The industry group was not creating a lot of shareholder value until after the Great Financial Crisis when the e-commerce, automation, and digitalization combined with expansion of manufacturing in China lifted profitability and market value of retailing companies. The largest retailing companies in the industry group today are Amazon.com, Home Depot, Alibaba, Lowe’s, Meituan, and JD.com.


Our definition of tangible and intangible industry groups

Tangible assets are loosely defined as physical assets one can touch and feel, and which can be collateralised for loans. This definition is too broad and not meaningful, because in the consumer services industry group, which we have defined as driven by intangibles, you find companies such as Starbucks and McDonald’s which both employ a lot of physical assets in their business.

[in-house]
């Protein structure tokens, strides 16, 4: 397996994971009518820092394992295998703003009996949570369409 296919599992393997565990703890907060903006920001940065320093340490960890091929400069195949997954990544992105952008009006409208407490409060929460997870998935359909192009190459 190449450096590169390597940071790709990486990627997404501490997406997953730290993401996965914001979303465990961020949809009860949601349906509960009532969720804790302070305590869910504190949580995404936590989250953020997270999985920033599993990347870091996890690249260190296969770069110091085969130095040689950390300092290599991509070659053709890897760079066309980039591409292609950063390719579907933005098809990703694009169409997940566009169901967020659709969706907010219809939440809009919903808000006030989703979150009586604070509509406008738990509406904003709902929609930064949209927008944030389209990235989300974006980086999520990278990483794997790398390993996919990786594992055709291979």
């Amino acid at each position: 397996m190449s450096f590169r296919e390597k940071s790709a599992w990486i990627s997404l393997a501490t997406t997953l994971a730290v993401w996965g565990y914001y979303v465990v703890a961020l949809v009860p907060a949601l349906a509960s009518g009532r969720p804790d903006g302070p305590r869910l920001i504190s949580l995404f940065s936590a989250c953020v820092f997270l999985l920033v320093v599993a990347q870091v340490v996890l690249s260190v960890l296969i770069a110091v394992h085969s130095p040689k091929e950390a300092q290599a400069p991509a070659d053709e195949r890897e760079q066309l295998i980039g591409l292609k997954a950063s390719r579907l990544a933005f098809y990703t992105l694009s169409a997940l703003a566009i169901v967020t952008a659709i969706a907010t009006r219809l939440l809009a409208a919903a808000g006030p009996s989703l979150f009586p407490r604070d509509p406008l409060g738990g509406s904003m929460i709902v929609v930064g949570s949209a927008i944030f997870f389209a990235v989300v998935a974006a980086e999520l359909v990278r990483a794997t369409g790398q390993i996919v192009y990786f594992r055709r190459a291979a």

The way we have defined intangibles and tangibles driven industry groups was going back to 1998 and calculate the market value to assets for all the active companies at that point in time. We need calculated the average ratio for each of the 24 industry groups. All the industry groups with a ratio above the average of all groups we put into the intangibles. If the market value is substantially above the book value of assets on the balance sheet it must mean that the market is putting a value on something that is not there, or at least in accounting terms, and this is clearly the intangibles. So for McDonald’s they do employ a lot of physical assets but it is the branding, store network, product etc. that derives the meaningful value creation and thus the market is valuing the company way above the book value of its assets. One could argue that McDonald’s is a hybrid company but for our purposes we define it as being mostly intangibles driven.